The paper is organized as follows. Section II describes the dataset. Section III presents the econometric method used in this paper. We summarize the results in section IV. Section V concludes the study. Some policy conclusions are drawn and directions for future research in this area are suggested.

2. Data description

The data for the study are time series data covering the period 1980 to 2012. We consider 1980 as our starting point because data on the major variables of interest prior to that date are very poor.

The description and source of all variables of interest is presented in Table 1. Following standard practice, we use FDI inflow as a percentage of GDP to measure foreign direct investment. According to Faeth (2009), a combination of factors from different theoretical models could explain FDI. Given the objective of the study, we focus on the location dimension of the OLI paradigm, the new trade theory and the institutional approach.

GDP per capita is included to capture the level of development. Tunisia is a small country both in terms of population and GDP per capita. The country experienced a deceleration of the population growth rate which went from 2.67% in 1980 (6.38 Million according to 1980 estimates) to 0.98% in 2012 (10.62 Million according to 2012 estimates). The World Bank (2012) ranks Tunisia 91th out of the 185 countries rated according to GDP per capita (purchasing power parity, US dollars). It seems that Tunisia is not considered to be a big market and the purchasing power of the population is not big either. In terms of Tunisian's market size development, the country is not among the best performers. The World Bank (2013) ranks Tunisia 74th out of the 195 countries rated according to GDP (purchasing power parity, US dollars). Tunisia's economic performance has fluctuated since 1980. Over the period 1980-2012, the real average GDP annual growth was in the range of 4.23%, reaching an all time high of 7.95% in 1990. From 1980-1988, economic growth was volatile and the weaker growth performance was observed. From 1989 onwards, economic growth was relatively more stable. The structural adjustment program launched since 1986 seem to have produced positive impacts few years later. The economic growth rates have become positive and were higher than 5% in 1990, 1992, 1996, 2004 and 2007. In the context of a political and security crisis, Tunisia registered a record low of -0.23% in 2011, down from the 2010 level (3.6%). The recovery of the Tunisian economy remains timid, with a real growth rate estimated at 4.09% in 2012 and 2.80% in 2013.

Foreign direct investment stocks are introduced to test whether agglomeration has an effect on FDI inflows.

We also collect data on the gross domestic savings (% of GDP) which can be indicative of the dependence on foreign capital. The national economy accuses a declining rate of domestic saving to gross domestic product during 2009-2012. It was last measured at 15.13% in 2012.

To account for the role of debt, we consider the External debt stocks as a share of GNI. It is the main component of external finance mobilized by Tunisian authorities (an average amount of 59.04% of GNI).

The degree of openness is taken into account to express the level of global integration of Tunisia. It is the sum of exports and imports in GDP. Since 1986, numerous measures have been taken towards liberalization of trade to facilitate the entry of foreign investors (The structural adjustment plan (1986), adherence to the GATT (1989), adherence to the WTO (1994), the ratification of a free-trade agreement with the European Union (1995),.... ). The country started a trade liberalization program - gradual abolishment of barriers to trade (Cherkaoui & Naini, 2002, pp. 6) - and the economy started working based on market principles. It is clear that the indicator of foreign trade has increased, exceeding 100% during the last three years. Nevertheless, it is interesting to note that the import of goods and services constituted generally the larger part of the trade flows (Tunisia Imports of Goods and Services is at 45.6% of GDP in 1980 and 58.33% of GDP in 2012, compared to 40.23% in 1980 and 49.15% of GDP in 2012 for Tunisia exports of Goods and Services). This resulted in relatively large trade deficits.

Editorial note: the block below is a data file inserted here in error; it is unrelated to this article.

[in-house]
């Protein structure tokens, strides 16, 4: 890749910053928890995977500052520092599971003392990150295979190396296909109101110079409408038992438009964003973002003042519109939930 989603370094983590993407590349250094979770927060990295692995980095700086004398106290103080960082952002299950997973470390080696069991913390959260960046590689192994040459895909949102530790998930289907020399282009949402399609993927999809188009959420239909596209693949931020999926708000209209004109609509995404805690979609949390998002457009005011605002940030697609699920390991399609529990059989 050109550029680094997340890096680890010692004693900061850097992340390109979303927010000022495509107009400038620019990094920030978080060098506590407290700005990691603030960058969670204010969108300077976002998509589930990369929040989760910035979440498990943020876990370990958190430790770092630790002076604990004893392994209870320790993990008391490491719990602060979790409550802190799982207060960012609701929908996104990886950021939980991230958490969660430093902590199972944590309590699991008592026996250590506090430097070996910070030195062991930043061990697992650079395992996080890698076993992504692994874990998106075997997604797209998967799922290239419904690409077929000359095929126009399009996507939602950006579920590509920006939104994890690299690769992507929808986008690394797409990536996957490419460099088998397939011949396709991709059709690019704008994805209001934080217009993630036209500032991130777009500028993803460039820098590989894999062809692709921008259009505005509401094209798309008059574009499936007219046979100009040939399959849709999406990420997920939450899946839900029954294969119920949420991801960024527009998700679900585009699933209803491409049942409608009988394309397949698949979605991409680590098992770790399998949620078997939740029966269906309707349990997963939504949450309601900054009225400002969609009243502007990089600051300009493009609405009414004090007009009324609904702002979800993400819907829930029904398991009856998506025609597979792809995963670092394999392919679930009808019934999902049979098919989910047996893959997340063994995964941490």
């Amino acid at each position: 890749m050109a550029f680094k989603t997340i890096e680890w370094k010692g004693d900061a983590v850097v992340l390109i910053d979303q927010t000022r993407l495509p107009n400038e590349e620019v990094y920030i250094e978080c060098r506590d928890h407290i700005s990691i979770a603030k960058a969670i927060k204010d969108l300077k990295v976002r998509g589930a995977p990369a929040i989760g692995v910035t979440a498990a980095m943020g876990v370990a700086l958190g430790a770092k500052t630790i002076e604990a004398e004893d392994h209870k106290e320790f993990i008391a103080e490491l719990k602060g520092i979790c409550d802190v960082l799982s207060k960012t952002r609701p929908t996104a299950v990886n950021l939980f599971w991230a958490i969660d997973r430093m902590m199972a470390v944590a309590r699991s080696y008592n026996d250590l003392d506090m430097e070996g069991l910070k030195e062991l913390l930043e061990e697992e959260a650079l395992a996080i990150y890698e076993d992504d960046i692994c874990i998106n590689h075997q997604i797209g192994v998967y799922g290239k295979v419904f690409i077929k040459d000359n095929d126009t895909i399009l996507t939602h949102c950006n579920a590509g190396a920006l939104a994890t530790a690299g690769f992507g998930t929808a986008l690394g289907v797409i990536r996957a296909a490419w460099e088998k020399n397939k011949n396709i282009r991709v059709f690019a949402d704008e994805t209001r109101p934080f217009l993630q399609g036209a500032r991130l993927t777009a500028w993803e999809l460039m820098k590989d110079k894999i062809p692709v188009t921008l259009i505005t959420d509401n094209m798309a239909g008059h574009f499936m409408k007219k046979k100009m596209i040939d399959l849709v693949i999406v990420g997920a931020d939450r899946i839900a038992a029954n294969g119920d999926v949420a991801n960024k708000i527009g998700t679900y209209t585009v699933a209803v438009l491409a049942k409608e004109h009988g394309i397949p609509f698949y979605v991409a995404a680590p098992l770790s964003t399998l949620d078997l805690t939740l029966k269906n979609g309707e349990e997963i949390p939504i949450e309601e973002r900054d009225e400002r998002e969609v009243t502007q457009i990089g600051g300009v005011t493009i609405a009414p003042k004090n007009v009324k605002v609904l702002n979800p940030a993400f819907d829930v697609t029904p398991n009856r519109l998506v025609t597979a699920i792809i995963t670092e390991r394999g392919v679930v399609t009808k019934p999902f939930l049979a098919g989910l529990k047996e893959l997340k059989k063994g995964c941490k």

Inflation rate as measured by consumer prices (Percent change) is used as a proxy for economic stability reflecting the presence of internal economic pressures or inability to restrict money supply. Inflation rate in Tunisia has constantly moved during the study period. It averaged 5.47% from 1980 until 2012, reaching an all time high of 13.76% in 1982 and a record low of 1.44% in 2005. In the early 1980s, problems with economic performance started to emerge: the rate of inflation exceeded a reasonable level of 3 %. The 1990s, Tunisia started a series of economic policies, part of a general structural adjustment plan partly prescribed by the International Monetary Fund in 1986. These measures caused a growing inflationary pressure in the country (peaks during the years 1991 and 1995). During 2000 and 2005, price levels were kept under control (not exceeding a reasonable level of 3 %). In the period 2006-2012, the inflation rate began once again trending upward albeit in a cyclical fashion. In 2012, inflation rate reached 5.56% against 3.54% in 2011. According to the latest figures from the IMF, the inflation rate was recorded at 6.1% in 2013, the highest for 8 years. These pressures occurred in the aftermath of the economic slowdown resulting from the revolution and against a backdrop of social demands.